Because the Ohio courts addressed this claim on the merits, AEDPA deference applies. The Ohio Supreme Court's decision is neither contrary to nor an unreasonable application of governing law. The state high court applied the correct standard, as the case upon which it relied, State v. Bradley, sets out Strickland's deficient-performance and prejudice inquiries. See 538 N.E.2d at 375. And the state court reasonably applied Strickland in concluding that the decision not to request an intoxication instruction fell within the range of permissible strategy options available to Hill's trial counsel. During the guilt phase, Hill's counsel chose to contest whether the murder qualified as a felony-murder by arguing that the robbery did not occur at the same time as or in connection with the murder. Had the jury agreed with this theory — had it agreed in other words that felony-murder did not occur — Hill would not have been eligible for the death penalty. See JA 3220-25 (closing defense arguments during guilt phase). In choosing to emphasize this strategy and in choosing not to challenge intent, Hill's counsel did not act unreasonably — given the risk that the intent argument would have diminished the focus on the felony-murder contention and given numerous weaknesses in the intent argument. Even assuming that Hill was intoxicated at the time of the murder, the brutal facts of the case (stabbing the victim ten times, searching immediately for money, locking the door, discarding the murder weapon) placed substantial obstacles in the way of arguing credibly that Hill did not have the requisite intent to kill or the capacity to have such intent. And applicable Ohio law further dimmed the prospects of succeeding with this argument. See State v. Dennis, 79 Ohio St.3d 421, 683 N.E.2d 1096, 1109 (1997) (stating that "even severe intoxication can co-exist with purpose to kill"). Because Hill's counsel performed reasonably in making this strategic decision, the Ohio Supreme Court did not err in rejecting Hill's ineffective-assistance claim, much less apply the Strickland rule in an objectively unreasonable way. See Strickland, 466 U.S. at 689, 104 S. Ct. 2052 (noting that " [j]udicial scrutiny of counsel's performance must be highly deferential," warning against "second-guess [ing]" and the "distorting effects of hindsight" and setting out a "strong presumption that counsel's conduct falls within the wide range of reasonable professional assistance").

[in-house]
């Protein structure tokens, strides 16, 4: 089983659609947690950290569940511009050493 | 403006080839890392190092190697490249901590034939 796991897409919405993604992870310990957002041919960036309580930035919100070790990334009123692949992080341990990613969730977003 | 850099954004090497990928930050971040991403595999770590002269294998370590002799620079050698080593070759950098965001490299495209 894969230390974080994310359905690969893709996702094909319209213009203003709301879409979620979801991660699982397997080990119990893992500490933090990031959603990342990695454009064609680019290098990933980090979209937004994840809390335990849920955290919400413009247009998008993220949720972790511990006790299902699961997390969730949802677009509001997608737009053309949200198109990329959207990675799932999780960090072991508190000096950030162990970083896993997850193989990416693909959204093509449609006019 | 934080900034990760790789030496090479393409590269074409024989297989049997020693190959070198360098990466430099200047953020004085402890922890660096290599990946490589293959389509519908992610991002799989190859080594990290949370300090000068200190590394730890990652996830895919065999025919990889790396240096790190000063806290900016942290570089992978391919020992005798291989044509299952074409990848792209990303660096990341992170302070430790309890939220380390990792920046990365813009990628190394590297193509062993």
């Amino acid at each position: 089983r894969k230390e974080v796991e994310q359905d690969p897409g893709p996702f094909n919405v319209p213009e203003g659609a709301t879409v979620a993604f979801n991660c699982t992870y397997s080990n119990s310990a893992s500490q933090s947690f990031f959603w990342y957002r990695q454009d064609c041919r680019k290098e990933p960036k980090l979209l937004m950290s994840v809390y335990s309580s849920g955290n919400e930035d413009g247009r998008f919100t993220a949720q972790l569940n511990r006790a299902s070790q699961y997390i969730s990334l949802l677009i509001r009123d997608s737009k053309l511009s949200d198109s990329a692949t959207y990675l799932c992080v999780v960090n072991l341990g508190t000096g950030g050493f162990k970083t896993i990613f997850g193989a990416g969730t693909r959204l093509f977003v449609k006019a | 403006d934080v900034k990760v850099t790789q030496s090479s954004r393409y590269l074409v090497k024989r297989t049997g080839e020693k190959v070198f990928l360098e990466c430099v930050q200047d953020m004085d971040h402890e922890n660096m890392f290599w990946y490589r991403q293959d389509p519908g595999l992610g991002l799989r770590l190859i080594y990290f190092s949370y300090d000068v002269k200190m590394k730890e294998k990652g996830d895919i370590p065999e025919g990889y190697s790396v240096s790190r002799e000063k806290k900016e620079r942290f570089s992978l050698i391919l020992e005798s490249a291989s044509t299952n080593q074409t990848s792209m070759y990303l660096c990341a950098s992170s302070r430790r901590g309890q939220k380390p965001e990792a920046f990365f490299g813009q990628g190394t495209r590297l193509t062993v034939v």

Hill next argues that his attorneys denied him effective assistance by failing to establish the essentials of an attorney-client relationship. The Ohio Court of Appeals considered this claim on post-conviction review and rejected it on res judicata grounds: